DENVER – State lawmakers will join district attorneys and law enforcement officials Monday to unveil new legislation aimed at combating auto theft, a growing problem in Colorado.
According to the Denver Police Department’s crime dashboard, more than 1,000 vehicles have been reported stolen in Denver so far this year.
Preliminary data from the Colorado Auto Theft Task Force shows that more than 41,000 vehicles in Colorado were stolen last year, a 10 percent increase over the previous year.
The National Insurance Crime Bureau ranks Colorado number one in the nation for auto thefts per capita.
The legislation that Sen. Rachel Zenzinger, D-District 19, will introduce Monday is likely to include recommendations from the Committee on Criminal and Juvenile Justice (CCJJ).
Last fall, Colorado Gov. Jared Polis tasked the CCJJ with making recommendations for tougher penalties against car thieves.
The recommendations would make it a crime to steal a car, regardless of the car’s value or age.
Auto theft defendants will be charged with first, second or third degree theft of a motor vehicle.
“First degree is a Class 3 felony. Second degree is a Class 4 felony. Third degree is a Class 5 felony. All very serious felonies,” said Boulder County District Attorney Michael Dougherty, who presented the task force’s recommendations to the CCJJ.
The penalty can include imprisonment for one to 12 years depending on the charge and whether there are any aggravating circumstances, such as a previous conviction.
Making all auto theft a felony would be a significant change from Colorado’s current law, which treats the theft of vehicles worth less than $2,000 as a misdemeanor.
“Now, is this going to end car theft overnight? Of course not,” Polis said.
In a recent interview with Denver7, Polis said more needs to be done.
“When you look at our [legislative] auto theft suite, it’s about technology, it’s about identifying where the stolen cars are and recovering them sooner, and it’s about prosecution,” Polis said.
Not everyone believes tougher penalties are the answer.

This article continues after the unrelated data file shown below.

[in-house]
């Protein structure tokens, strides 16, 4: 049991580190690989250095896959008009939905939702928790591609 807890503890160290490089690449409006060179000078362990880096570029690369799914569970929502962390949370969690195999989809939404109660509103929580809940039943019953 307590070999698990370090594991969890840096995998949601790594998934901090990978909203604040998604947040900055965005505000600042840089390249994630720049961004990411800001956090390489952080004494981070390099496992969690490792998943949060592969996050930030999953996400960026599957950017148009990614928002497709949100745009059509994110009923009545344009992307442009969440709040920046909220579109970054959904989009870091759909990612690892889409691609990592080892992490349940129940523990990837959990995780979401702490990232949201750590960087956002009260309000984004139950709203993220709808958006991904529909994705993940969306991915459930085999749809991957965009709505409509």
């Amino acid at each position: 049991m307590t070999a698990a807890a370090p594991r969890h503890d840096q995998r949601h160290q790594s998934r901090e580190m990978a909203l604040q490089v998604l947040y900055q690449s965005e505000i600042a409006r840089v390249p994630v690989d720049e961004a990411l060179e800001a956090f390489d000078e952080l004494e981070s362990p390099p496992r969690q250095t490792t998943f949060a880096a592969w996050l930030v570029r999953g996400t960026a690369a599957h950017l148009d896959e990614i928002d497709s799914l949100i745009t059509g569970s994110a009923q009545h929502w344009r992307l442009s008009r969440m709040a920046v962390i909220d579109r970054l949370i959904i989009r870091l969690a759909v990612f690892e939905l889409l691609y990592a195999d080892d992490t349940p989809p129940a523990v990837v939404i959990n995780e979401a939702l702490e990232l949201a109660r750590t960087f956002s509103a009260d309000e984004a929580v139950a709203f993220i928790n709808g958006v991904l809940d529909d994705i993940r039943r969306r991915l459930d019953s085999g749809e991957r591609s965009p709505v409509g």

Alexander Landau of the Denver Justice Project says the state’s focus should be on providing more resources to address the mental health of young people who are often accused of stealing cars.
“We can’t chase our way out of crime,” Landau said. “I don’t think there’s a strong enough conversation that connects the patterns and practices of criminal behavior and someone’s stability in their own psyche… We’ve seen time and time again that criminalization doesn’t give us those answers.” It doesn’t solve those problems.”
The CCJJ’s recommendations would also create a new offense of recreational or unauthorized use of a motor vehicle.
But someone can only be convicted of a joyride once.
“In other words, if someone takes grandma’s car for a ride and gets chased, convicted of unauthorized use, the second time they do it, it’s going to be more consistent with someone stealing cars, not just taking grandma’s car mistake for a joy ride,” Dougherty said.
The increase in penalties against car thieves is a reversal for some lawmakers who supported legislation in 2021 that weakened penalties for some car thefts.
The Tort Reform Act reclassifies aggravated motor vehicle theft as a misdemeanor if the value of the vehicle is less than $2,000.
Prior to the passage of this bill, vehicle theft was considered a Class 6 felony if the value of the vehicle was more than $1,000 but less than $20,000.
“This legislation passed with almost every Republican and Democrat voting for it,” said Polis, who signed the bill.
Republican Sen. Bob Gardner told Colorado Springs ABC affiliate KRDO that he regrets voting for the Tort Reform Act, which goes into effect in March 2022.
Zenzinger will introduce the new car theft legislation on Monday at 11am
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